American Should Capitalize on this


Dec 21, 2002
Gov't Defends Outsourced Plane Repairs
Thursday March 29, 2:31 pm ET
By Alan Zibel, AP Business Writer
Federal Aviation Administration Defends Outsourcing of Airplane Repairs

WASHINGTON (AP) -- Aviation regulators on Thursday defended U.S. airlines' use of outsourced and overseas plane maintenance shops, saying the number of fatal crashes has declined in recent years even as reliance on these services has increased.

"Although the percentage of outsourcing has never been higher, the accident rate has never been lower," Nicholas Sabatini, a top safety official at the Federal Aviation Administration told a House subcommittee. "Aviation safety is not dependent on airlines performing their own maintenance."

Sabatini also disputed perceptions that use of foreign repair stations is unsafe. Those repair stations, he said, must meet the same standards as those in the United States, or they won't be certified by the FAA.

However, the FAA was criticized by some members of Congress for not doing an adequate job of keeping tabs on repair shops, particularly overseas stations without certification from the federal agency.

"There appears to be giant loopholes in the system that oversees our maintenance," said Rep. Russ Carnahan, D-Mo. "We can't have a system that we just think is getting safer."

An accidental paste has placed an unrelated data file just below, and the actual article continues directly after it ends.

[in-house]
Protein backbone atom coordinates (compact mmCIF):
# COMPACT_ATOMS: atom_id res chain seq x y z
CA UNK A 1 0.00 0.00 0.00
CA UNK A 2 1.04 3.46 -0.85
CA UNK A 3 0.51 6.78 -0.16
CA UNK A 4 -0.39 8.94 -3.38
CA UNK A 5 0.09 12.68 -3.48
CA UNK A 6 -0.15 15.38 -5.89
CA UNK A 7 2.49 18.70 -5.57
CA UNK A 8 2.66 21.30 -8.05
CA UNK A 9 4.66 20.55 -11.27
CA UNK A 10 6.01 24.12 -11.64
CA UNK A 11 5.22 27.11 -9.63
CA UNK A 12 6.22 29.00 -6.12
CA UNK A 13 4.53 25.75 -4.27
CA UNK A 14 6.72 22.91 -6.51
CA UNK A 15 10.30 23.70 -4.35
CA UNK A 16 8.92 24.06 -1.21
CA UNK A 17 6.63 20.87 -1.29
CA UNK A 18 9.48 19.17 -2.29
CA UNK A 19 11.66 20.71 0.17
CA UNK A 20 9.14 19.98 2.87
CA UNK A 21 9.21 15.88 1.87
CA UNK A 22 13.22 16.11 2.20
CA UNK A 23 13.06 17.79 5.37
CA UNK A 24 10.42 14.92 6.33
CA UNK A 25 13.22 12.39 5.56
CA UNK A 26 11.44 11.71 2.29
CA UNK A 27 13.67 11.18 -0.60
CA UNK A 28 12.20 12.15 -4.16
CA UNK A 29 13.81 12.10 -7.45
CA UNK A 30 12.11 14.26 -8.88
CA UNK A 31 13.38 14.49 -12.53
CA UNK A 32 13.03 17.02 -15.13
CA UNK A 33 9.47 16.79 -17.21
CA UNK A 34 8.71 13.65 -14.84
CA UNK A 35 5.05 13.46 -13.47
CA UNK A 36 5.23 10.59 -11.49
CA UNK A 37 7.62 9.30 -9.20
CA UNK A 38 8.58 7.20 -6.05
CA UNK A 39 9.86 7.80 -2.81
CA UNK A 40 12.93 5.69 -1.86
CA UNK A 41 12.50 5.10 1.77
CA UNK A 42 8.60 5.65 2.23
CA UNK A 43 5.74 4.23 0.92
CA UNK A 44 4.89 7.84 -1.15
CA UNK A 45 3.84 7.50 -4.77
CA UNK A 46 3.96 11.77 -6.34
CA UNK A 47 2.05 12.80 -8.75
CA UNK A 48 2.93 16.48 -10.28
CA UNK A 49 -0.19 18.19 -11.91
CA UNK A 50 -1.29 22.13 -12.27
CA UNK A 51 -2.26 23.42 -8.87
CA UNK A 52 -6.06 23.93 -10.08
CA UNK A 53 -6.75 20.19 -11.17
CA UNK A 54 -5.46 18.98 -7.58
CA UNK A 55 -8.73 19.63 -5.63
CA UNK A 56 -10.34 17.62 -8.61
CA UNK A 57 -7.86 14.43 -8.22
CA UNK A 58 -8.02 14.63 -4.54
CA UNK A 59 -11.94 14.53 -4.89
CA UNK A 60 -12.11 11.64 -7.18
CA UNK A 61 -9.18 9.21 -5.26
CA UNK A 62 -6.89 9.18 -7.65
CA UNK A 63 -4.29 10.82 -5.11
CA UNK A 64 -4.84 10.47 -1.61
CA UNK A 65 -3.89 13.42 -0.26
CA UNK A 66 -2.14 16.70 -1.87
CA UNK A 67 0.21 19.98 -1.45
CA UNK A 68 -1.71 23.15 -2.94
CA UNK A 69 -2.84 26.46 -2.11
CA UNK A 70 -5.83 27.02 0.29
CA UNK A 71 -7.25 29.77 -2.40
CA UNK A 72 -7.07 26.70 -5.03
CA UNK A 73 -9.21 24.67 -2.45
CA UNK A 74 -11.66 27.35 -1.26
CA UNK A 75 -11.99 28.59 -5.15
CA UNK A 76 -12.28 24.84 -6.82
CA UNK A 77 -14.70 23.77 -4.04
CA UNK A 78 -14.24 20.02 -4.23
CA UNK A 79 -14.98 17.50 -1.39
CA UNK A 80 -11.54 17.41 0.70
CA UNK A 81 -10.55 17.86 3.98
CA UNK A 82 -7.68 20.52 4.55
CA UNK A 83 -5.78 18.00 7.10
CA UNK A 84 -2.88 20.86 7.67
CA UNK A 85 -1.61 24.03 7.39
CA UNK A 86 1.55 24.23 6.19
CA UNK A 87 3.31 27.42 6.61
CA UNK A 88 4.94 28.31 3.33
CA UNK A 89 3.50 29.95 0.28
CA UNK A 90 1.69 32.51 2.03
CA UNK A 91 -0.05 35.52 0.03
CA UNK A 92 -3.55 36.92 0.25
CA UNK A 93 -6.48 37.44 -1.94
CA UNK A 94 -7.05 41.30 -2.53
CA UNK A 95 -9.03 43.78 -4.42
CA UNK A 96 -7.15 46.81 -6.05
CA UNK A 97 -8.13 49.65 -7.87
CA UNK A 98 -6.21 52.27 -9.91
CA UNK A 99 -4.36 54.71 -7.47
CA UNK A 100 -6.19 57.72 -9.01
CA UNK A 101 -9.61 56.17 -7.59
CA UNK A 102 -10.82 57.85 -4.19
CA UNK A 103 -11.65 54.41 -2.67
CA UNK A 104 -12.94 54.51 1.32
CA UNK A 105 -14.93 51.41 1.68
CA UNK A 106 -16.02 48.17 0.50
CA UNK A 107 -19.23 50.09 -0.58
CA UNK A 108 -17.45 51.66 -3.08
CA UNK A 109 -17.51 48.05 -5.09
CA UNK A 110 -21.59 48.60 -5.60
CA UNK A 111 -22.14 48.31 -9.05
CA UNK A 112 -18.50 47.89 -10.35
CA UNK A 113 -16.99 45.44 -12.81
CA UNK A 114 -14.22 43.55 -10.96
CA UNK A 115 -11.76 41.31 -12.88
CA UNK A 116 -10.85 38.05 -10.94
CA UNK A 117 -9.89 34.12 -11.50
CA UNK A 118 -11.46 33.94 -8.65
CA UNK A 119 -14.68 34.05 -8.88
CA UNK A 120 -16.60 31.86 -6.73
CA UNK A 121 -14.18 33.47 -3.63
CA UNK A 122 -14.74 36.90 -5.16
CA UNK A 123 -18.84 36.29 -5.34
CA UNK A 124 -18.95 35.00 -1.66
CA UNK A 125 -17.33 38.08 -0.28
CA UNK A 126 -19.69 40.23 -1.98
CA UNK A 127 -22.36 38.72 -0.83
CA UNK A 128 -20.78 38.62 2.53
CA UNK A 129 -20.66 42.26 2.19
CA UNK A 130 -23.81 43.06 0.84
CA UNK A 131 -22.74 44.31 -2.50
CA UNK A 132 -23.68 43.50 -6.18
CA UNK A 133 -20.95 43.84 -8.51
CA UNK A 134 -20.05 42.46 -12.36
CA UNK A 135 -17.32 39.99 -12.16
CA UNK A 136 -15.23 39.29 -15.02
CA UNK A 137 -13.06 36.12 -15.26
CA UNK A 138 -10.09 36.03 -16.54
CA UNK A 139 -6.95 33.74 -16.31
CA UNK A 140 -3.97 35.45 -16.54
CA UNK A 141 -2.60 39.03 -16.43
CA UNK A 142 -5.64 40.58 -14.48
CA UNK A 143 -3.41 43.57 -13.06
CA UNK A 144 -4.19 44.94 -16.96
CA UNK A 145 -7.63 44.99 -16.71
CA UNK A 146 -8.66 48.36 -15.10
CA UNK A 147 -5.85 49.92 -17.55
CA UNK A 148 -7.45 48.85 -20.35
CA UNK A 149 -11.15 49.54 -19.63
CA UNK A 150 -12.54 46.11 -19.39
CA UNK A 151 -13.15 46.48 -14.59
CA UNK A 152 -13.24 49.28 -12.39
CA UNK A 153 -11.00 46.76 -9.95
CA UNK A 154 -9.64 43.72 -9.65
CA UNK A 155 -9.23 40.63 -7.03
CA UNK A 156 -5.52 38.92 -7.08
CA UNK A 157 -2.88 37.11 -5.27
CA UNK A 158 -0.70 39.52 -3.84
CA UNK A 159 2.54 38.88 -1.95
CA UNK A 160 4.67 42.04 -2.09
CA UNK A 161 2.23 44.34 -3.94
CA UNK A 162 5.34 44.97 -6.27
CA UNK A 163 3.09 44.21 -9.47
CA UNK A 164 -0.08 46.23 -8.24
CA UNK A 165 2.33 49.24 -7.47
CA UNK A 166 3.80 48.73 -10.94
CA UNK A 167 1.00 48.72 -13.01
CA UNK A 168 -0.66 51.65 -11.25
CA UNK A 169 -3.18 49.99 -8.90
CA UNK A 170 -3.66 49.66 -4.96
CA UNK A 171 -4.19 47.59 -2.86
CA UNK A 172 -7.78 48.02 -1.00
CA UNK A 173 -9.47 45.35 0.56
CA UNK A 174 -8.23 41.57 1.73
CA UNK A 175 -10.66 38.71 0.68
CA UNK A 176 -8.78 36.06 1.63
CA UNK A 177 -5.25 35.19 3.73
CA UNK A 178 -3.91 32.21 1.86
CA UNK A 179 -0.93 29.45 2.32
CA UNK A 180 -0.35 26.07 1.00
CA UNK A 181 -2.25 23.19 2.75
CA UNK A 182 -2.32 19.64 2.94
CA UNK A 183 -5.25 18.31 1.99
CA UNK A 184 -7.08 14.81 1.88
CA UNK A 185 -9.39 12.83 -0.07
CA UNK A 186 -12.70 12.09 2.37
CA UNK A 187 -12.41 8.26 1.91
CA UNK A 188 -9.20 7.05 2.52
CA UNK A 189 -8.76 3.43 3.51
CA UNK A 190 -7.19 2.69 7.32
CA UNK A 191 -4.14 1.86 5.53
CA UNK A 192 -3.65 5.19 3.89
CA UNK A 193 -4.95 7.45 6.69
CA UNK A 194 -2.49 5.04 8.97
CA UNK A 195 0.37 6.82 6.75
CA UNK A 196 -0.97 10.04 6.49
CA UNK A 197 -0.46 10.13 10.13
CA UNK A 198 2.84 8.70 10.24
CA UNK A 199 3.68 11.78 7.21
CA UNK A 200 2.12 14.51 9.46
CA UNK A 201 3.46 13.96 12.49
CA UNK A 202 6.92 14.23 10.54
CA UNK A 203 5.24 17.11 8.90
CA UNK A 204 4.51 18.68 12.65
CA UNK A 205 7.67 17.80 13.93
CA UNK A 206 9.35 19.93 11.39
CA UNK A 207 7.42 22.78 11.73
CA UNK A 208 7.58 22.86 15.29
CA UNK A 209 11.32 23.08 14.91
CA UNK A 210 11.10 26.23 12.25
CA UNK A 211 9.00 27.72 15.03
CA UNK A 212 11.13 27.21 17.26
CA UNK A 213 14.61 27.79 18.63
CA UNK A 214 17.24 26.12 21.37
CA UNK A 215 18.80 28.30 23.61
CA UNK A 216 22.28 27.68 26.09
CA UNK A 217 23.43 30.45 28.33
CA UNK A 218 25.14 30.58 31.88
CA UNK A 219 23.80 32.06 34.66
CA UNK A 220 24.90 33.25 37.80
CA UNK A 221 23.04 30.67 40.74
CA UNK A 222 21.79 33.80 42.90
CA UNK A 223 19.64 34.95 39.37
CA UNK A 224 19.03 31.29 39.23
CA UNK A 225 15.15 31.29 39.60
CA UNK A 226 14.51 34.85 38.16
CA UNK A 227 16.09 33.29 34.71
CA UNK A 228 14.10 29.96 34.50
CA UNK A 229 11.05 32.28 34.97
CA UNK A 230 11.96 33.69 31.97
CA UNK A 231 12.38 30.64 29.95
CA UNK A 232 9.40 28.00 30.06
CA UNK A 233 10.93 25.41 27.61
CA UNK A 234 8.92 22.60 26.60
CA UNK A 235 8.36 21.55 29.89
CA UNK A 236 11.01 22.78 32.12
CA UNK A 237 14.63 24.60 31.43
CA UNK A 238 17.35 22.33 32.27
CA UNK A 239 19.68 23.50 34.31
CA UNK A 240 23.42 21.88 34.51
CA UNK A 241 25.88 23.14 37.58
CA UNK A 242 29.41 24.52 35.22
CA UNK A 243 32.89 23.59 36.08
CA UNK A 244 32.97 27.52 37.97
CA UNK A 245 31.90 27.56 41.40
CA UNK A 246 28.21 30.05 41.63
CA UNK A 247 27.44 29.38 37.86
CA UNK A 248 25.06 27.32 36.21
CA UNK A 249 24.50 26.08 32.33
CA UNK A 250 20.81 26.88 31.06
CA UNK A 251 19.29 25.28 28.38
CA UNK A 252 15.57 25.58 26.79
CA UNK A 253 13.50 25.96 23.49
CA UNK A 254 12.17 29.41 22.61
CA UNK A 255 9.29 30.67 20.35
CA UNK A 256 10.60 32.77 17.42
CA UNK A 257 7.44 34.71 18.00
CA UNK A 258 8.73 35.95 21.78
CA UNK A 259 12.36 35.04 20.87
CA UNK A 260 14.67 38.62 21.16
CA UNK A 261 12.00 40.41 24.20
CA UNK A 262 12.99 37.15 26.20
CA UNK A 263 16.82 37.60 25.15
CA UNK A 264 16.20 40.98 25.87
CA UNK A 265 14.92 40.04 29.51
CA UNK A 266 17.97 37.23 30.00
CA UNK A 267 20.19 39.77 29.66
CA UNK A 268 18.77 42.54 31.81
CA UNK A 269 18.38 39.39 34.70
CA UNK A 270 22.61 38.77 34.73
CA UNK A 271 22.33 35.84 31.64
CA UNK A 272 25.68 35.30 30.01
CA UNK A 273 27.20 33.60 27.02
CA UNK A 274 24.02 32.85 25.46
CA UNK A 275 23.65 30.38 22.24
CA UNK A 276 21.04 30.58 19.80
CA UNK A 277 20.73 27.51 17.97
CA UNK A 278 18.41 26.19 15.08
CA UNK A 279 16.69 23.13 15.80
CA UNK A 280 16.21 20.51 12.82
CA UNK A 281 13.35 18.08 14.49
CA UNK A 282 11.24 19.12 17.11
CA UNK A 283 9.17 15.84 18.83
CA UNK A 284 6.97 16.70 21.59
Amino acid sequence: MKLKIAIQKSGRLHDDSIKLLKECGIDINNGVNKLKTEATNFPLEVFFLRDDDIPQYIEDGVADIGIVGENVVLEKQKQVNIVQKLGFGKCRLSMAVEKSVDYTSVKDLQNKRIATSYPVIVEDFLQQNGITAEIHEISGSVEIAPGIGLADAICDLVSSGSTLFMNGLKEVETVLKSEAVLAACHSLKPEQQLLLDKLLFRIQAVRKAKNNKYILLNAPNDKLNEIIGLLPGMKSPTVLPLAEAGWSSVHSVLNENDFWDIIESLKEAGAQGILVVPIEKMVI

The Transportation Department's inspector general, Calvin Scovel, said in a report that his department was able to identify more than 1,400 repair stations legally performing maintenance without an FAA certification, more than 100 of which were located overseas.

"The issue is not where maintenance is performed, but that maintenance requires effective oversight," Scovel said.

Major carriers' maintenance costs performed by outside companies have risen from 38 percent a decade ago to 64 percent in the first three quarters of last year, according to the inspector general's report. Over the same period, the number of fatal crashes for every 10 million flights dropped from 6 to 2, according to FAA statistics.

Basil Barimo, vice president of operations and safety at the Air Transport Association, the airlines' trade group, disputed the notion that outsourcing is "a shortcut, by which shoddy maintenance practices are tolerated."

"The U.S. airline industry's maintenance-related safety record is the best it has ever been," he said, according to a written copy of his remarks. "If there were a systemic problem with contract maintenance, the safety data would have exposed it."

While most air carriers have increased outsourcing, AMR Corp.'s American Airlines said it performs more than 90 percent of maintenance domestically.

David Campbell, an American vice president for base maintenance, said in prepared testimony that the company plans to add $175 million in revenue from doing maintenance work for other air carriers this year. AMR said Thursday it would invest up to $100 million in its maintenance group, in an effort to grow that business.